John Berggren: Much of the conversation regarding Alternative Transfer Methods is focused on agriculture-to-urban transfers. Are there other opportunities for ATMs (e.g., farmer-to-farmer)?
Kenney: While the ag-to-urban characterization of ATMs is generally accurate, some arrangements have involved industrial interests (such as energy producers) and groups seeking water for environmental benefits. Farmer-to-farmer arrangements also can make a lot of sense, particularly for those irrigating along the same stream or ditch. Ultimately, anytime there are two parties who value water differently, or who have significantly different tolerances for water shortage, then a potential exists to share water in creative ways – if the hurdles mentioned earlier are not prohibitive.
John Berggren: In general, what does the agricultural community think about Alternative Transfer Methods? What about municipalities?
Kenney: I’m fond of saying that ATMs are often nobody’s first choice, and that is perhaps the biggest obstacle to their widespread adoption. In rural areas, the first choice of the community is usually to see all water remain in the area, maximizing agricultural production. An ATM is certainly better for the community than a permanent buy-and-dry transfer, but it’s not ideal. Likewise, while cities are sympathetic to the socioeconomic impacts that buy-and-dry can have on rural areas, the fact remains that a permanent, one-time transaction of buy-and-dry is often a cheaper and easier way to shore up urban water supply reliability. Finally, environmentalists and other public interest groups generally think that the focus of water policy reform should be on conservation, not on creatively shifting supplies in a way that further fuels sprawl and urban consumption.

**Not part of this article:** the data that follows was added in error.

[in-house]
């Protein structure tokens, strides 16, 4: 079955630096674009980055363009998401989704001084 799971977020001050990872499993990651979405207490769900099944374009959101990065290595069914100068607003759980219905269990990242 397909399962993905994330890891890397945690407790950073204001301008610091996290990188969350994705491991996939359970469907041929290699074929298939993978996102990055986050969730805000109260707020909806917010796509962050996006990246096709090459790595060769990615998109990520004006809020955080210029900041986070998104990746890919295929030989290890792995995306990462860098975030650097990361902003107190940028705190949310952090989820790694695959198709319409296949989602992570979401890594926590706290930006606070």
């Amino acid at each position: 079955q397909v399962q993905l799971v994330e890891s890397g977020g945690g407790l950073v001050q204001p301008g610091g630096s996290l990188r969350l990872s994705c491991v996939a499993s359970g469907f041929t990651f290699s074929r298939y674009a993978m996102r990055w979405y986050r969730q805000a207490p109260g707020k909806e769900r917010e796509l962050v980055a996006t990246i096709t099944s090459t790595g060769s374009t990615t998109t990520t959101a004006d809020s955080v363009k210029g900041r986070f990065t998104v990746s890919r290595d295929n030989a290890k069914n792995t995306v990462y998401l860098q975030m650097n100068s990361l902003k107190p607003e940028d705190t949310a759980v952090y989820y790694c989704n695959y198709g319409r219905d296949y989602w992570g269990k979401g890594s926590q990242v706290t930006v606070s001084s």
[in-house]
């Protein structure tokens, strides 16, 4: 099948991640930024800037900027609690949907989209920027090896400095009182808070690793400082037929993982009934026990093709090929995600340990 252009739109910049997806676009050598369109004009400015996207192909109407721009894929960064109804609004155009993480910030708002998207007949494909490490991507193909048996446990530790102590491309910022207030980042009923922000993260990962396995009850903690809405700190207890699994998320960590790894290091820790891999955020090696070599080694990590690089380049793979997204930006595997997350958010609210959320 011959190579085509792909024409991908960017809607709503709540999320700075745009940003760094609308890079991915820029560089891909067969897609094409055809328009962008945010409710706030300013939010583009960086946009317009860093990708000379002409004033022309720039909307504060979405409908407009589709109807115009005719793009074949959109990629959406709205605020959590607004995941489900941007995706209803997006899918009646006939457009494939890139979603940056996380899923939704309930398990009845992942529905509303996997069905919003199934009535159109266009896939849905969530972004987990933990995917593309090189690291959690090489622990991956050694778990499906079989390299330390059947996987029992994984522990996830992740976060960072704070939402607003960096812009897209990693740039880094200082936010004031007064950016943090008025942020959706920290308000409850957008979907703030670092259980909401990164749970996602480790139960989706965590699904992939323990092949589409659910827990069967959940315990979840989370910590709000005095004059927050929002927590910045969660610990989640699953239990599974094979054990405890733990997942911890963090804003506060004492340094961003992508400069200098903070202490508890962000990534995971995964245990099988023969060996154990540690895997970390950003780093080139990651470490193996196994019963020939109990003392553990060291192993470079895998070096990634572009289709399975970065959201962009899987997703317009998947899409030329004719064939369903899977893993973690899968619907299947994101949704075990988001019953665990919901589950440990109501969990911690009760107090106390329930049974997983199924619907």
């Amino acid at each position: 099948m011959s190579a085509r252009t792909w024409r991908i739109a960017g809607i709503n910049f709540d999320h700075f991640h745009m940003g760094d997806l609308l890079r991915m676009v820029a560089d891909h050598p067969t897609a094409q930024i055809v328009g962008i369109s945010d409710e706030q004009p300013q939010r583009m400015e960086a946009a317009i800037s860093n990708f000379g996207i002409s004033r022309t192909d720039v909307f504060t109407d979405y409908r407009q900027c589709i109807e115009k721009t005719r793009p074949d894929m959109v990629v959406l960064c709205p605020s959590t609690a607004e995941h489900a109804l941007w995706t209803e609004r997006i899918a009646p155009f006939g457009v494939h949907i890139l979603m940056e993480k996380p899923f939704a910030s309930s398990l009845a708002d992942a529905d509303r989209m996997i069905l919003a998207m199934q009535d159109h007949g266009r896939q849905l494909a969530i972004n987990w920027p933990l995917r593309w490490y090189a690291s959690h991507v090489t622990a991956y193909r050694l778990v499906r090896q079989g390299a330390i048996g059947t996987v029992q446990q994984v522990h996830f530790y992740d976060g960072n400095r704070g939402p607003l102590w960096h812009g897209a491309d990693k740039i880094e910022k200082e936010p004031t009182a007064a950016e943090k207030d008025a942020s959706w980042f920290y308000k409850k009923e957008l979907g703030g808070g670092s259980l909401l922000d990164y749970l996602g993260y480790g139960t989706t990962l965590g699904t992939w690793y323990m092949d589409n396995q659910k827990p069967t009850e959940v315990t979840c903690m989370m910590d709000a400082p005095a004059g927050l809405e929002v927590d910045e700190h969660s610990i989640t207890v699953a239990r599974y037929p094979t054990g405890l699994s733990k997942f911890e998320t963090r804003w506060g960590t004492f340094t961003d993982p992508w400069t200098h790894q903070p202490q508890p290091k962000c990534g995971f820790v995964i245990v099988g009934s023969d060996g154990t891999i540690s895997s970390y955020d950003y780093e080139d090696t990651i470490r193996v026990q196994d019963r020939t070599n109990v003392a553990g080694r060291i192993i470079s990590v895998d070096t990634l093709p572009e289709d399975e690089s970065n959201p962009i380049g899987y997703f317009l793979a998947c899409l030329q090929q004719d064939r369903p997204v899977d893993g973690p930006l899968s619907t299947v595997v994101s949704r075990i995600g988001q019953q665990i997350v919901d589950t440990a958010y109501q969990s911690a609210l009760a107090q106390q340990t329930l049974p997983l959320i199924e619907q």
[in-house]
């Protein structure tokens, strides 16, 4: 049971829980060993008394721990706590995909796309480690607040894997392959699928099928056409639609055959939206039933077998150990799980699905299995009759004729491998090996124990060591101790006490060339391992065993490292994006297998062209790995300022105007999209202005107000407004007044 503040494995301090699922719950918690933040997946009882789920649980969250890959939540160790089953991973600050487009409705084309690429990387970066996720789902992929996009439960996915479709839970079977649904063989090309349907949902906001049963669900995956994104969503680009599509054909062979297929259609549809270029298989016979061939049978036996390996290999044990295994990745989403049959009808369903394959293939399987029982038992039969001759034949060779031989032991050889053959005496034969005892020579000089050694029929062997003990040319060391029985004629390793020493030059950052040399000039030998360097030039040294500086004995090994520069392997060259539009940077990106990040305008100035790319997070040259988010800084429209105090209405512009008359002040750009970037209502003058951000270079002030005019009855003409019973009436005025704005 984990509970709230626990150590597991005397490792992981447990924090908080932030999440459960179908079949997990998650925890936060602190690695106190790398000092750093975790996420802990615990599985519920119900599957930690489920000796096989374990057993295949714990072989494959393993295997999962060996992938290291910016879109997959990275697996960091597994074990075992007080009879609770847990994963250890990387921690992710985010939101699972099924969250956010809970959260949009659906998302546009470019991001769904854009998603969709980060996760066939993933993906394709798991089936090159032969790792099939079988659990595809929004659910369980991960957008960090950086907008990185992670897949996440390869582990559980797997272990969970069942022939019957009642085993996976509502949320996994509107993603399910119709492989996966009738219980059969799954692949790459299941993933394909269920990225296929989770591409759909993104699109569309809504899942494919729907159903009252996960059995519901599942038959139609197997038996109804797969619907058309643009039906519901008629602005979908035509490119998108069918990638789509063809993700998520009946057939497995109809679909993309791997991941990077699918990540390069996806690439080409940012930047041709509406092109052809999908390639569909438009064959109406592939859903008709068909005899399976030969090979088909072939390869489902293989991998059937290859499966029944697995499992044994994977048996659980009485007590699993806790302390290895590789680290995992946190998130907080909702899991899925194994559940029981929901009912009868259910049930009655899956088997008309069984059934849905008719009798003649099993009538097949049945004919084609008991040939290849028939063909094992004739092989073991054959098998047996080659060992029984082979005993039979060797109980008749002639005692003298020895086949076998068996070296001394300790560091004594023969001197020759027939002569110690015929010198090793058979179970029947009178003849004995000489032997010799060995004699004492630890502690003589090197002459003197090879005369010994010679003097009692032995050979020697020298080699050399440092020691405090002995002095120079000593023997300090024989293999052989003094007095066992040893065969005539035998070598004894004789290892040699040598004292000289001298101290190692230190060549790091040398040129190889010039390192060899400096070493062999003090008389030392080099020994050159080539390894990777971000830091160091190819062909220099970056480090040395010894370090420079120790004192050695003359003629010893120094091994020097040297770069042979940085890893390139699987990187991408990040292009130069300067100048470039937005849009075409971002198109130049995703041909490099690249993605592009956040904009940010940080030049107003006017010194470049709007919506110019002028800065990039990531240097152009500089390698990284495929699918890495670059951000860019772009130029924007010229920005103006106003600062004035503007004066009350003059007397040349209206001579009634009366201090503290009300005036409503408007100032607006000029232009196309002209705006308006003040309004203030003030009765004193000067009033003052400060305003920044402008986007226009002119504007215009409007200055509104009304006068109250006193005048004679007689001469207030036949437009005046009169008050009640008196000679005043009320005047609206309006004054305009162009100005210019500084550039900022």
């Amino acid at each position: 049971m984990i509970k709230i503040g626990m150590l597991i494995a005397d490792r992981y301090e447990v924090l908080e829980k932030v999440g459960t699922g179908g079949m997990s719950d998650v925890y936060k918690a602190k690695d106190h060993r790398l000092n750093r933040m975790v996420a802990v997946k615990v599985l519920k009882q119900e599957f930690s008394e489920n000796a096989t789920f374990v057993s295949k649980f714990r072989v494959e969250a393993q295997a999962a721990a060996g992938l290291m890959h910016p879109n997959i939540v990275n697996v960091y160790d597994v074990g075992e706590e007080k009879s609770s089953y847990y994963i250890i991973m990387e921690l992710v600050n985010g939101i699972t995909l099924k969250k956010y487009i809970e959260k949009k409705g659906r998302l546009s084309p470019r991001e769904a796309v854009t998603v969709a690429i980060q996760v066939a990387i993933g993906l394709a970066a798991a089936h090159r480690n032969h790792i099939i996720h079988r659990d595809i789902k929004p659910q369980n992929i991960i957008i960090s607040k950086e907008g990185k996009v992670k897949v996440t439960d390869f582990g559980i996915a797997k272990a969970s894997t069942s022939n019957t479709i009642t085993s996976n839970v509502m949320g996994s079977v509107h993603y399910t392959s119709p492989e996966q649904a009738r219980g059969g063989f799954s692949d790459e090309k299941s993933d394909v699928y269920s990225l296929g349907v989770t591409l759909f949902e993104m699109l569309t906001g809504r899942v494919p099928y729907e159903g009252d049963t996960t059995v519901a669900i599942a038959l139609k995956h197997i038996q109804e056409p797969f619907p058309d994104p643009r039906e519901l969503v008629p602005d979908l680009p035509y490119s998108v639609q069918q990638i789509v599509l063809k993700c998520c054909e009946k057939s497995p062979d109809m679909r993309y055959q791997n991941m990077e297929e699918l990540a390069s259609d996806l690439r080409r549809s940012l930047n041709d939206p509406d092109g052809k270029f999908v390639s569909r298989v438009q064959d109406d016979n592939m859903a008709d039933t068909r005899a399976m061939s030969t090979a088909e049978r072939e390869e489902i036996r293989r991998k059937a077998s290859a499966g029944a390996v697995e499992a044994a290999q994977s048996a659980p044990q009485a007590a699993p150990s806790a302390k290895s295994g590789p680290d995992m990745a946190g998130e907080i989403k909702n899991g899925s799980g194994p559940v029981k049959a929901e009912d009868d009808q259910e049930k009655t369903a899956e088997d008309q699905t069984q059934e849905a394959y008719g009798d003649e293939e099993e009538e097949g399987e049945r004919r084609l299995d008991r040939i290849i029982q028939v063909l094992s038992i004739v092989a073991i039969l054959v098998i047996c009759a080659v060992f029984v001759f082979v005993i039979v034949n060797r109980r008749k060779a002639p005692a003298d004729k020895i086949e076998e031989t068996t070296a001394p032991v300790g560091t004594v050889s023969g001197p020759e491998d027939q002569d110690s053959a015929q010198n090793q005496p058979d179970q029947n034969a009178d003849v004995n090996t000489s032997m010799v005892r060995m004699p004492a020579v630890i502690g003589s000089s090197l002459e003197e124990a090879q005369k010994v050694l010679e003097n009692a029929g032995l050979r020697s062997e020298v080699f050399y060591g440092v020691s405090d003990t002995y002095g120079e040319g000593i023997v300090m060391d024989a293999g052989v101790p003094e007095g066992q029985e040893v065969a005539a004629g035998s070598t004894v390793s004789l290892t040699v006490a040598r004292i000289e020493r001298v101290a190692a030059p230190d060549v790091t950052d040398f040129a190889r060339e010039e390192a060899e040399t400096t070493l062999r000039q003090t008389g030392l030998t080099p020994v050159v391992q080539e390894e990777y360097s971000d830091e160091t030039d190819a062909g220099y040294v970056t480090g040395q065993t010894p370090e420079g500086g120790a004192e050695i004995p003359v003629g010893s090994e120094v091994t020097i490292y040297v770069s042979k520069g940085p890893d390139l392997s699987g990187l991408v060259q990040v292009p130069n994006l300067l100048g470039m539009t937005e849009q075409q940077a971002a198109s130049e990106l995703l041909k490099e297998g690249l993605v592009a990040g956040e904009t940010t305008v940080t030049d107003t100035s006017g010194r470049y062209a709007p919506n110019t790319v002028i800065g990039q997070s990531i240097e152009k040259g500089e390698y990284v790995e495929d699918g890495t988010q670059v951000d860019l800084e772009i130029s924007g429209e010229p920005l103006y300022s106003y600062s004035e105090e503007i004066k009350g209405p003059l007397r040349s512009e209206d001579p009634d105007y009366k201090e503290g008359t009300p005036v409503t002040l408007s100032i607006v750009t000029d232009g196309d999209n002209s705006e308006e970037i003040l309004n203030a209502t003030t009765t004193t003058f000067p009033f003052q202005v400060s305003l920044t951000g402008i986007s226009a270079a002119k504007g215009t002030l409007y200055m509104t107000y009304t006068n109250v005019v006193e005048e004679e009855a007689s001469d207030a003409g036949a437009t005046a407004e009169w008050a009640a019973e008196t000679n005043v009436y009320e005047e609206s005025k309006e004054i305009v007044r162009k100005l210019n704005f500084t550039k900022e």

John Berggren: Most everyone agrees that ATMs need to be voluntary, temporary, and compensated in order to be successful. You’ve discussed the temporary component, but can you discuss why ATMs also need to be voluntary and compensated? What are some of the benefits to farmers in participating in ATMs?
Kenney: Within policy circles, ATMs are usually described as tools for water “sharing,” but make no mistake, these are market transactions where participation is voluntary, and an exchange of goods (water) for money is essential. And like other market transactions, nobody comes to the table unless their economic calculation concludes that participation is better than not participating. As a farmer, an ATM allows you to utilize your water supply as a cash crop – a crop that doesn’t require an effort to grow or harvest, and one that is immune to weather or market conditions that may be unfavorable for agriculture. As the holders of most water rights and the consumers of most water, farmers understand they have a key role to play in solving water issues in the region. ATMs can be a tool for doing that.